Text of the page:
Generation: B

Rev. William McLellan

Born: 1832 Died: 1907
Father: James McLellan
Mother: Jean Leishman

Margaret Kirkwood Hogg

Born: 1842 Died: 1898
Father: John Hogg
Mother: Jane Kirkwood


[Home] [Index] [Picture Index]

[Picture] [Picture]

William born in Kilsyth. [May have been 1836, according to Annals of the Free Church of Scotland]. Married 1863. Died at 15, Manse Crescent, Stirling. Margaret died at Carluke.

William later (1899) married Jessie McDougall. Currie, born 1857 of U.F. Manse, Crowford, Lishmahagen [spelling?]. No further family.

William was a Congregational and later a U.F. Church Minister. Ordained Huddington, 1861. Wick 1867. To Stirling 1907. To U.F. Law 1883. Retired 1903.

Annals of the Free Church of Scotland, page 246: MacLellan, William. Born at Kilsyth, 1836. Studied at the Universities, Edinburgh and Glasgow, and Divinity Hall of the Congregational Church. Ordained at Haddington, 1861. Translated to Wick, 1867; and 1879, to Stirling. Admitted to the Free Church, 1883, and settled at Law. Married, 1863, Margaret Kirkwood Hogg; and, 1899, Jessie M'D. Currie.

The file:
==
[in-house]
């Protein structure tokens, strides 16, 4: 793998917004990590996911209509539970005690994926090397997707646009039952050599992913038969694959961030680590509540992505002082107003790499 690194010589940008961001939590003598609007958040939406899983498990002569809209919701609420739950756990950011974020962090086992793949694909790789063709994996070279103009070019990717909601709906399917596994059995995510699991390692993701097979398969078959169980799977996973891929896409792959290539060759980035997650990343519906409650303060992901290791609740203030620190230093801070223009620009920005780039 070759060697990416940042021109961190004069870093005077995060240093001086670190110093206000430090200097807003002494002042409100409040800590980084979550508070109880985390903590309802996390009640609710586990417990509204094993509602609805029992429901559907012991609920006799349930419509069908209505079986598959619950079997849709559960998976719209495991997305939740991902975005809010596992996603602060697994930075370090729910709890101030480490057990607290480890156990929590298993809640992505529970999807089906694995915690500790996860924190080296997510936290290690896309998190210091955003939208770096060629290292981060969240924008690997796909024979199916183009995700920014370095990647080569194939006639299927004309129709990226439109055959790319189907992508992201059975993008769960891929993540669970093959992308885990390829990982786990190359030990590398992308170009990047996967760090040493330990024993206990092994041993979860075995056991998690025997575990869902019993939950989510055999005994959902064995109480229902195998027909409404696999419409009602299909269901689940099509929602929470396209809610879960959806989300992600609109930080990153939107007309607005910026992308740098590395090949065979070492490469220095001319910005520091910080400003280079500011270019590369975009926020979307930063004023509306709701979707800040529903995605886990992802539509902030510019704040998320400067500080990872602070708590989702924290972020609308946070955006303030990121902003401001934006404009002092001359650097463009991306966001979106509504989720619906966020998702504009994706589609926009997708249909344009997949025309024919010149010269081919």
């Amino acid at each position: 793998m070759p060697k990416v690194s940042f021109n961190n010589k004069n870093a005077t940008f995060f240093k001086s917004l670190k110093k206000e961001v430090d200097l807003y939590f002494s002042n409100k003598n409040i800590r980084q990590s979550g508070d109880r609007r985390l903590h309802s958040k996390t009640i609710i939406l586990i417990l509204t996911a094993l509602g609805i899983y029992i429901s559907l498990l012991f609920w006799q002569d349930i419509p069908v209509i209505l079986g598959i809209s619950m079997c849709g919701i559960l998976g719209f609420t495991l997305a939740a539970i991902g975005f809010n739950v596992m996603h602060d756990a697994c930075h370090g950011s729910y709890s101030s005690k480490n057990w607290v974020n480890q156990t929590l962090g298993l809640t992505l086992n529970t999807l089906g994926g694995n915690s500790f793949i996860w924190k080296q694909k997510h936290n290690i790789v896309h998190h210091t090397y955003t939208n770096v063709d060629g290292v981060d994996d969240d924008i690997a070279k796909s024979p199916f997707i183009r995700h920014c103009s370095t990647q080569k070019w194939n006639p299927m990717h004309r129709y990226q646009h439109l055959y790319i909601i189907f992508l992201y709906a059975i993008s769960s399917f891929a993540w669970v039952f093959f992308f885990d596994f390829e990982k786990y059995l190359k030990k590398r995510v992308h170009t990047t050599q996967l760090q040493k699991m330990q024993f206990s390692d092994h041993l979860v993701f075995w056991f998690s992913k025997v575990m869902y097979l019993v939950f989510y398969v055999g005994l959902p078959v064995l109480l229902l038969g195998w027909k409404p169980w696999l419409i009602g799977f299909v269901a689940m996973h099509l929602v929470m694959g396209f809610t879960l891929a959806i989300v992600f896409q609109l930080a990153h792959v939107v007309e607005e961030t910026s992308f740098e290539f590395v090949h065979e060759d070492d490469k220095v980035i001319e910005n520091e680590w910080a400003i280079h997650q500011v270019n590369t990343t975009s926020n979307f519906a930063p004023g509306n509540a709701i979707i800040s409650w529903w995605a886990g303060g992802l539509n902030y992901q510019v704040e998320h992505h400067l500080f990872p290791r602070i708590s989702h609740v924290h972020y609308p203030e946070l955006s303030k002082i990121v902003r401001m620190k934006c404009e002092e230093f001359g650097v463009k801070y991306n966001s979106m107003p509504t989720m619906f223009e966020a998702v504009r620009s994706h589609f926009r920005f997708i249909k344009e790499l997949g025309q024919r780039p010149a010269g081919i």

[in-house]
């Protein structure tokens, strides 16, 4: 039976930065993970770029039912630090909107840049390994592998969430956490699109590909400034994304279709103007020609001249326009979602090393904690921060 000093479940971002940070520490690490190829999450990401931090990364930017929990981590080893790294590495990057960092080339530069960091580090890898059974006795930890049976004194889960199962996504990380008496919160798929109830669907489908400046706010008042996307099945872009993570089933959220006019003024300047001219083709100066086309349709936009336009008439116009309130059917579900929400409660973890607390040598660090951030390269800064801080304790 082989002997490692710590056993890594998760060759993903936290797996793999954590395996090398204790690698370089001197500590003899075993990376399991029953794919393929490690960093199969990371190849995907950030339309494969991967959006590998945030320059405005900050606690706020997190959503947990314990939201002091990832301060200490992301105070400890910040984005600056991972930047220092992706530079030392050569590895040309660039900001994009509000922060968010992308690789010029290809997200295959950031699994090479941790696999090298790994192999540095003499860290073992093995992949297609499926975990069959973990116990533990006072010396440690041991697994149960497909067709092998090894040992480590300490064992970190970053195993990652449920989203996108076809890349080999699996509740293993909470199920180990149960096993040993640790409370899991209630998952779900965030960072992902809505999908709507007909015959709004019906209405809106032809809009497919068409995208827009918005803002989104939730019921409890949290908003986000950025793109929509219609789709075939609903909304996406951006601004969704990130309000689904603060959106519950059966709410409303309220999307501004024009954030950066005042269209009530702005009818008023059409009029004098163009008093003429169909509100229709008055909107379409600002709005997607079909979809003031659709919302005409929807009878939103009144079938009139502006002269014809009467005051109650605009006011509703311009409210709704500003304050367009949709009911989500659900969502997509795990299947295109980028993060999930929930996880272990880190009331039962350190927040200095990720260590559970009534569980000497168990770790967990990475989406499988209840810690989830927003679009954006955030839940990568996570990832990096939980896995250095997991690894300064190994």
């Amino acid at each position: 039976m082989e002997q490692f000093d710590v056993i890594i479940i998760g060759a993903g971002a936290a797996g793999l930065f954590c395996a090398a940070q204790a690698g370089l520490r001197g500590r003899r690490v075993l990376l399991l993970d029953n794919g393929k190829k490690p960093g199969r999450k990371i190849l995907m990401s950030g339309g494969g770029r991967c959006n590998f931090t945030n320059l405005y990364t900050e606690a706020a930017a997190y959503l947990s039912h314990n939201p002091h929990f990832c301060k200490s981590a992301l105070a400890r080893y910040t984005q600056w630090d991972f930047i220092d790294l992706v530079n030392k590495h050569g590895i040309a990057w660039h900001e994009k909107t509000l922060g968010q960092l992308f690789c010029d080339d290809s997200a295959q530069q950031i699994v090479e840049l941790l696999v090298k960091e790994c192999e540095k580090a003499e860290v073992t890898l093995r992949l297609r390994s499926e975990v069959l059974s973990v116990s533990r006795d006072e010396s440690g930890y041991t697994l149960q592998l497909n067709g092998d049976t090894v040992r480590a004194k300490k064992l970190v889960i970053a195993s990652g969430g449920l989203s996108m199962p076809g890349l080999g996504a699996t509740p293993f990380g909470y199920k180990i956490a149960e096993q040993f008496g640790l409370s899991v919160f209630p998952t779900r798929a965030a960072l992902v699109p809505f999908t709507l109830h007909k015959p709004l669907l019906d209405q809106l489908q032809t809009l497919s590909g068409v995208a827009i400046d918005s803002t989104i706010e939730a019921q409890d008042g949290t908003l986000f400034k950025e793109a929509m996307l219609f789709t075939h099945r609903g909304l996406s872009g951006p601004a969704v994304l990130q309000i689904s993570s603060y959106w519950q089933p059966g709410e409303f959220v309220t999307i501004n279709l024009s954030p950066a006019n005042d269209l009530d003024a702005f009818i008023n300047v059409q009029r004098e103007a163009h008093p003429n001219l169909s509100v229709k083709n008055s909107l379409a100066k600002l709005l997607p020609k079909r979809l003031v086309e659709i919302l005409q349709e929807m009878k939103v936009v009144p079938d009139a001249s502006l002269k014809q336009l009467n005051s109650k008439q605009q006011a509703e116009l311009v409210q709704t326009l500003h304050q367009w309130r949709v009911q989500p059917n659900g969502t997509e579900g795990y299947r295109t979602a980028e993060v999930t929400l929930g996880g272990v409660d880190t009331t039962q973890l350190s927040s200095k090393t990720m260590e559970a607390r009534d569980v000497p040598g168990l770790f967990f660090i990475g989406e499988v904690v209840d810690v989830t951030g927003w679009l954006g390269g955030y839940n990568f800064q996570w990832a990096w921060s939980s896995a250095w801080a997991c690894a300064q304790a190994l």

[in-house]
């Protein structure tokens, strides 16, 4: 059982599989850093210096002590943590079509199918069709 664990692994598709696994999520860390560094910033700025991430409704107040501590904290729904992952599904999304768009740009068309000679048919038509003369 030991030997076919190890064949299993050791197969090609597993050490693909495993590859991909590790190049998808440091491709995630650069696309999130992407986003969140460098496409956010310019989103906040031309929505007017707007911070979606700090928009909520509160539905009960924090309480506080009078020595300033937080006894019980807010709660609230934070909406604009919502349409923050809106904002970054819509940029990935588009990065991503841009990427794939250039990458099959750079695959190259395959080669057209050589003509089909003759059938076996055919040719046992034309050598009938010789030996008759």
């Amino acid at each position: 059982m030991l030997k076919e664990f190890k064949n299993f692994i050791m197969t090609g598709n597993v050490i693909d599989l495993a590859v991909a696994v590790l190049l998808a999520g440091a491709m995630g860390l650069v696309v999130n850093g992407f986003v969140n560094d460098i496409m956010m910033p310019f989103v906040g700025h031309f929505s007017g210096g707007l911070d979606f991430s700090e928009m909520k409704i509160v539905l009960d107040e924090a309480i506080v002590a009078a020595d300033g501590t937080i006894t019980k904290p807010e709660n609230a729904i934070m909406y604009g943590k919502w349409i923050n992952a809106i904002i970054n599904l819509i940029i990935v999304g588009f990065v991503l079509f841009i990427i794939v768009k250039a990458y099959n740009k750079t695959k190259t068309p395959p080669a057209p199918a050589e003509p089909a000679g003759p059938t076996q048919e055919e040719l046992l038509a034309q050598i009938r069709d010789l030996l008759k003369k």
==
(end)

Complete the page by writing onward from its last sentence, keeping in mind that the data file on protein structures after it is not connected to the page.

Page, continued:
Rev. William McLellan

We well remember him in his retirement in Stirling, where my mother took us every summer to visit: an exciting place it was to us; one of great historical interest, with the Castle, Wallace Monument and horse trams - especially the latter. We enjoyed driving into town in a 'soap box' or a 'toast rack', the two types of carriages which went from St. Ninians to the centre of Stirling, picking up a [spare ?] horse en route when we came to a gradient.

A brass miniature locomotive, which ran in [???] was another attraction.

I remember in the house at Manse Crescent as well as the carpenter's shop in the garden, which had a door opening onto a field where cricket was played. One summer we were in residence when the first Air Race round Britain took place; our first sight of an aeroplane, in about 1915. My Grandfather was a venerable white headed old gentleman, remote from Worldly Affairs and much dependent on his second wife, a bustling elderly lady addicted to gossip and 'hats', whom we called "Auntie".

[Home] [Index] [Picture Index]